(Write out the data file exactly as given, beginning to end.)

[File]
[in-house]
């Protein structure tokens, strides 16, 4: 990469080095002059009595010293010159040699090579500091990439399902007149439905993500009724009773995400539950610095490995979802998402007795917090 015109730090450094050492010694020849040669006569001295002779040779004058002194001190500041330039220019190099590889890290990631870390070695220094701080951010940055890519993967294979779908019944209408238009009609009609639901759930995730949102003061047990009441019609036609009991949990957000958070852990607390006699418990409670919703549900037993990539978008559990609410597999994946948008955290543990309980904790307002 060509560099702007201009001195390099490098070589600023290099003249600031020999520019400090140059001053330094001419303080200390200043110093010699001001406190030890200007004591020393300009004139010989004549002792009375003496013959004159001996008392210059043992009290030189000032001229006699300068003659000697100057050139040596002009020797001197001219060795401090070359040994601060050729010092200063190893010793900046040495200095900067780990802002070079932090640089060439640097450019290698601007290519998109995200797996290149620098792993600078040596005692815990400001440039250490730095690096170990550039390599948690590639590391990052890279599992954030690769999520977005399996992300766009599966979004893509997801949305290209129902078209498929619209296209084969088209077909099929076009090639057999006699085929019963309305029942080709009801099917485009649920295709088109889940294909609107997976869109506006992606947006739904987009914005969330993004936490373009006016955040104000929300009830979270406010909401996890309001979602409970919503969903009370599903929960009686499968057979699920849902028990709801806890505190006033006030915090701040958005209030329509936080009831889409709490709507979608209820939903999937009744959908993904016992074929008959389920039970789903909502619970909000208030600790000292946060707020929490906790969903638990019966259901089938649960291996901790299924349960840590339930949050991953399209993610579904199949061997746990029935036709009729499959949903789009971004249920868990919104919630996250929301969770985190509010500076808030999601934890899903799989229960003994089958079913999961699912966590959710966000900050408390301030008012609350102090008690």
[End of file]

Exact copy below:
[in-house]
């Protein structure tokens, strides 16, 4: 990469080095002059009595010293010159040699090579500091990439399902007149439905993500009724009773995400539950610095490995979802998402007795917090 015109730090450094050492010694020849040669006569001295002779040779004058002194001190500041330039220019190099590889890290990631870390070695220094701080951010940055890519993967294979779908019944209408238009009609009609639901759930995730949102003061047990009441019609036609009991949990957000958070852990607390006699418990409670919703549900037993990539978008559990609410597999994946948008955290543990309980904790307002 060509560099702007201009001195390099490098070589600023290099003249600031020999520019400090140059001053330094001419303080200390200043110093010699001001406190030890200007004591020393300009004139010989004549002792009375003496013959004159001996008392210059043992009290030189000032001229006699300068003659000697100057050139040596002009020797001197001219060795401090070359040994601060050729010092200063190893010793900046040495200095900067780990802002070079932090640089060439640097450019290698601007290519998109995200797996290149620098792993600078040596005692815990400001440039250490730095690096170990550039390599948690590639590391990052890279599992954030690769999520977005399996992300766009599966979004893509997801949305290209129902078209498929619209296209084969088209077909099929076009090639057999006699085929019963309305029942080709009801099917485009649920295709088109889940294909609107997976869109506006992606947006739904987009914005969330993004936490373009006016955040104000929300009830979270406010909401996890309001979602409970919503969903009370599903929960009686499968057979699920849902028990709801806890505190006033006030915090701040958005209030329509936080009831889409709490709507979608209820939903999937009744959908993904016992074929008959389920039970789903909502619970909000208030600790000292946060707020929490906790969903638990019966259901089938649960291996901790299924349960840590339930949050991953399209993610579904199949061997746990029935036709009729499959949903789009971004249920868990919104919630996250929301969770985190509010500076808030999601934890899903799989229960003994089958079913999961699912966590959710966000900050408390301030008012609350102090008690």